And in a personal note, I find it personally uplifting today to read about the notion of personal resurrection following a lousy night’s sleep and an EARLY alarm to make it to town by 6:30 to join into the Men’s Bible study from my internship site. Good stuff, but a tired Scott.  Okay…personal note over.

As I read the opening verse of this particular passage, I’m left wondering just how Paul arrives at this statement. He’s talking to believers, so shouldn’t they know that Christ raised from the dead…oh and this is verse 20, just so we’re all on the same page. Though now as I think back to the class I took on Paul’s letter’s I remember that 1 Corinthians was written to dissuade the believers in Corinth away from some false teachers that have come through since Paul last visited. Perhaps some of them have presented the notion that there was no resurrection…that’s certainly a possibility and would make the presence of this verse make a little more sense in terms of context.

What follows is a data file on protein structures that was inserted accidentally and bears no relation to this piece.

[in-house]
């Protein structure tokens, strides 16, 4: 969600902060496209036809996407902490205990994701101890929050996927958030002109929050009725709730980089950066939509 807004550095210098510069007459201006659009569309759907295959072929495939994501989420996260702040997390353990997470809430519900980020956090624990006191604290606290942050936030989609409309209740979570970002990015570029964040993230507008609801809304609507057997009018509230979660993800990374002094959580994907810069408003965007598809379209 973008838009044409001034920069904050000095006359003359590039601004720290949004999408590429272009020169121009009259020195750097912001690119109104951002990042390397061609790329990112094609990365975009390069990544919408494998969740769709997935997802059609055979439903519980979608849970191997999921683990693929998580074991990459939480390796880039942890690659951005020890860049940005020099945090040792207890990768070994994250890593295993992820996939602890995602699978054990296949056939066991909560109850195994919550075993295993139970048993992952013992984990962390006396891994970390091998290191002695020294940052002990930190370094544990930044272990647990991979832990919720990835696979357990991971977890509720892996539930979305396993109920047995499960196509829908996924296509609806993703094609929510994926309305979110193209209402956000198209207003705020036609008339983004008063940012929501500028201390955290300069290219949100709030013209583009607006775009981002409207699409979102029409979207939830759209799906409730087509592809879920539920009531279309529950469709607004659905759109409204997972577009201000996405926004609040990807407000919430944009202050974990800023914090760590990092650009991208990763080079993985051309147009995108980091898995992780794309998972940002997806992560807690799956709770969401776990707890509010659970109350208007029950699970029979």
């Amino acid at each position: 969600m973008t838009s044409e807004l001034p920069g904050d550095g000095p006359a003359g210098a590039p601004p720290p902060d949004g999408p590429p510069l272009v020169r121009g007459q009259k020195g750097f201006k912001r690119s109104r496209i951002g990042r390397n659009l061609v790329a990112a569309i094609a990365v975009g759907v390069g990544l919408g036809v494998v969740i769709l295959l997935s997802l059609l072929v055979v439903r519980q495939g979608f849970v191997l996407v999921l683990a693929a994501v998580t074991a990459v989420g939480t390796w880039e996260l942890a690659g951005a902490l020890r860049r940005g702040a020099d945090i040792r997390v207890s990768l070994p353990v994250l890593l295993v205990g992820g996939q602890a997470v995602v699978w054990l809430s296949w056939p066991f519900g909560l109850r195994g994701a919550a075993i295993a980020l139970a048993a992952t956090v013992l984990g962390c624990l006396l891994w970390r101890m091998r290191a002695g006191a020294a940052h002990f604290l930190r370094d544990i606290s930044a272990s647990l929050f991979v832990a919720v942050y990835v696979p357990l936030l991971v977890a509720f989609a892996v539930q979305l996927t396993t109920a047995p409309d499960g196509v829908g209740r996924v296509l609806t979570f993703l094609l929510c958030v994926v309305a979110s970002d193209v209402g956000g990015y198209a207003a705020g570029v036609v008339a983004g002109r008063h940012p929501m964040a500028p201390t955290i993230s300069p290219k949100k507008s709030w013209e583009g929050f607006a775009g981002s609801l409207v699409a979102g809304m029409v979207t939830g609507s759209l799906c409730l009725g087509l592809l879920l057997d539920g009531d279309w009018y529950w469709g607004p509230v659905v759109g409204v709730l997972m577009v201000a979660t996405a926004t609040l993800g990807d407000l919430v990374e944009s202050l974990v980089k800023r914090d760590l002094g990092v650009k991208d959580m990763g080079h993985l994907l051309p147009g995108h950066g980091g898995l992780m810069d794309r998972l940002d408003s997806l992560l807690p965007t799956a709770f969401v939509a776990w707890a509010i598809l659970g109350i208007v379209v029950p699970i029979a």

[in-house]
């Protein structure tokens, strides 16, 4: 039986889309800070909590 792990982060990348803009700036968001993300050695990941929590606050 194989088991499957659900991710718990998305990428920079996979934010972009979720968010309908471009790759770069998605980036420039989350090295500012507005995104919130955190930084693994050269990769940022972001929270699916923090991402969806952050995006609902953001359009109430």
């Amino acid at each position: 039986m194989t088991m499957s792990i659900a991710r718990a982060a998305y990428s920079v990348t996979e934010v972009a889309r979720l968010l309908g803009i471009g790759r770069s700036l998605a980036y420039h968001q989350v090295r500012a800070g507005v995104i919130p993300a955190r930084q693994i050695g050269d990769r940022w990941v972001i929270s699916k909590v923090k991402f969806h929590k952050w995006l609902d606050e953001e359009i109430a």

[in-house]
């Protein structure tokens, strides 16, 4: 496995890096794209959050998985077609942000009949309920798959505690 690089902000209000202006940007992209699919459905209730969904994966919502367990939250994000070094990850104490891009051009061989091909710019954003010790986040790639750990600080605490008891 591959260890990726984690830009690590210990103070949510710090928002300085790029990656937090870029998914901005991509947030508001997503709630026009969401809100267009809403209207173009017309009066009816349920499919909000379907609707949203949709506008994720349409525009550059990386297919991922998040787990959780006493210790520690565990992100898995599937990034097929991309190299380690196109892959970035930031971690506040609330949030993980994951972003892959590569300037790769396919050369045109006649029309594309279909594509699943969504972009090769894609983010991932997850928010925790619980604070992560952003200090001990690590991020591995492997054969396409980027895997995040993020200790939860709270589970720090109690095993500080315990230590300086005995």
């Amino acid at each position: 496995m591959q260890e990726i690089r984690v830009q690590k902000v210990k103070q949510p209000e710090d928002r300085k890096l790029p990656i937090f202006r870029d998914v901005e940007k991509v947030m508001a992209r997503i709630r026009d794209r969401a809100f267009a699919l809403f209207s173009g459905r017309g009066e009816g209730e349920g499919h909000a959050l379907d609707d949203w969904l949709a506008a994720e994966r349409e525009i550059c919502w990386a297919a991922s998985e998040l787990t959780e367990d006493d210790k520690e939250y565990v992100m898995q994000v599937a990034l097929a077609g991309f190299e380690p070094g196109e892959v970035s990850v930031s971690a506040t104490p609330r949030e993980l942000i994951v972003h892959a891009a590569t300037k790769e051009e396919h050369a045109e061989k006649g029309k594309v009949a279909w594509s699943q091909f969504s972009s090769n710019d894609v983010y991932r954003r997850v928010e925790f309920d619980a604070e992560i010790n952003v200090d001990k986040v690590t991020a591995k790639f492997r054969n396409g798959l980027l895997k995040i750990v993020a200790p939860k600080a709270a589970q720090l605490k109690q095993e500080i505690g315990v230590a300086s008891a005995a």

That being said, I find verse 21 to be key. Since death came through a human being…aka Adam and Eve in the garden… the resurrection of the dead also comes through a human being. Make no mistake, Paul fully buys into the humanity of Jesus. Verse 22, in which he names both Adam and Jesus is a key verse into the common (at least in theological circles) notion of calling Jesus “the second Adam.” This is an example of humanity going full circle. Sinfulness is a reality, but here we see that we join with Christ in his resurrection. This brings to mind a good point in what “eternity” might look like. We think of going to Heaven somewhere up in the clouds when we die, but here in this passage we see that we do, in fact, join in the resurrection. This is what we mean in the 3rd article of the Apostles Creed when we say “I believe in the resurrection of the body.” Not only do we profess that Christ rose again, but we also profess that through Him, we will rise as well.